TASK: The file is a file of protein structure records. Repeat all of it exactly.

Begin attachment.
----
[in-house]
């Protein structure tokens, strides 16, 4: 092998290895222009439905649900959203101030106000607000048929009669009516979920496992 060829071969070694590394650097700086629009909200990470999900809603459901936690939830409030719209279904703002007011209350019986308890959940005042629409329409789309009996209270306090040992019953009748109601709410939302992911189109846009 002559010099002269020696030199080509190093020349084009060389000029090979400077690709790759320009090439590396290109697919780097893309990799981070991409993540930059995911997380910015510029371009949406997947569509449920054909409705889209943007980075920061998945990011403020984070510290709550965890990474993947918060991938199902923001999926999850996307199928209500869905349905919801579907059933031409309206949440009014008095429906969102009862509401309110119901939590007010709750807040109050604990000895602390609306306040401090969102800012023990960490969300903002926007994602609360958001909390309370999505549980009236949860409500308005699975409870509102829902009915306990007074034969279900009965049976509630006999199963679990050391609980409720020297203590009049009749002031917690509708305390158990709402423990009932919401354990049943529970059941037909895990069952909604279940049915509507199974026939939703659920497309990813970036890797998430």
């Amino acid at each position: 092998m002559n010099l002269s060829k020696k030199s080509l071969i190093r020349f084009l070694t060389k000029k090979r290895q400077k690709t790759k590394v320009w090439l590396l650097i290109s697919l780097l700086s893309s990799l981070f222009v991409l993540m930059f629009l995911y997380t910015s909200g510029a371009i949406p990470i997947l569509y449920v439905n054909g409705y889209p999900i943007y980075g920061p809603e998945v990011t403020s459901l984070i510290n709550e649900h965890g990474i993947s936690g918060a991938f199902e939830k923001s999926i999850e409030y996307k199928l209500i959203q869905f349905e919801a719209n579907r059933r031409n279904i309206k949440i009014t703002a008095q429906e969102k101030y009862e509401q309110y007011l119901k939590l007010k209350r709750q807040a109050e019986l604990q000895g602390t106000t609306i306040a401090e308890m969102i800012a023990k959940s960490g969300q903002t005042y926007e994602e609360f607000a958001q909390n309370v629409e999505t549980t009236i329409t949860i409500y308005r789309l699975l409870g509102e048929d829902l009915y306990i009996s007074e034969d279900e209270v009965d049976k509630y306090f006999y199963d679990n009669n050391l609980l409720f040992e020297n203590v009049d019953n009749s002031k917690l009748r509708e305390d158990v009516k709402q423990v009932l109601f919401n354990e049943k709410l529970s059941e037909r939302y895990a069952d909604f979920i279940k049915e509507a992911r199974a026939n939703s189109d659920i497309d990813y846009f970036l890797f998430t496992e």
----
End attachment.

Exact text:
[in-house]
């Protein structure tokens, strides 16, 4: 092998290895222009439905649900959203101030106000607000048929009669009516979920496992 060829071969070694590394650097700086629009909200990470999900809603459901936690939830409030719209279904703002007011209350019986308890959940005042629409329409789309009996209270306090040992019953009748109601709410939302992911189109846009 002559010099002269020696030199080509190093020349084009060389000029090979400077690709790759320009090439590396290109697919780097893309990799981070991409993540930059995911997380910015510029371009949406997947569509449920054909409705889209943007980075920061998945990011403020984070510290709550965890990474993947918060991938199902923001999926999850996307199928209500869905349905919801579907059933031409309206949440009014008095429906969102009862509401309110119901939590007010709750807040109050604990000895602390609306306040401090969102800012023990960490969300903002926007994602609360958001909390309370999505549980009236949860409500308005699975409870509102829902009915306990007074034969279900009965049976509630006999199963679990050391609980409720020297203590009049009749002031917690509708305390158990709402423990009932919401354990049943529970059941037909895990069952909604279940049915509507199974026939939703659920497309990813970036890797998430």
């Amino acid at each position: 092998m002559n010099l002269s060829k020696k030199s080509l071969i190093r020349f084009l070694t060389k000029k090979r290895q400077k690709t790759k590394v320009w090439l590396l650097i290109s697919l780097l700086s893309s990799l981070f222009v991409l993540m930059f629009l995911y997380t910015s909200g510029a371009i949406p990470i997947l569509y449920v439905n054909g409705y889209p999900i943007y980075g920061p809603e998945v990011t403020s459901l984070i510290n709550e649900h965890g990474i993947s936690g918060a991938f199902e939830k923001s999926i999850e409030y996307k199928l209500i959203q869905f349905e919801a719209n579907r059933r031409n279904i309206k949440i009014t703002a008095q429906e969102k101030y009862e509401q309110y007011l119901k939590l007010k209350r709750q807040a109050e019986l604990q000895g602390t106000t609306i306040a401090e308890m969102i800012a023990k959940s960490g969300q903002t005042y926007e994602e609360f607000a958001q909390n309370v629409e999505t549980t009236i329409t949860i409500y308005r789309l699975l409870g509102e048929d829902l009915y306990i009996s007074e034969d279900e209270v009965d049976k509630y306090f006999y199963d679990n009669n050391l609980l409720f040992e020297n203590v009049d019953n009749s002031k917690l009748r509708e305390d158990v009516k709402q423990v009932l109601f919401n354990e049943k709410l529970s059941e037909r939302y895990a069952d909604f979920i279940k049915e509507a992911r199974a026939n939703s189109d659920i497309d990813y846009f970036l890797f998430t496992e």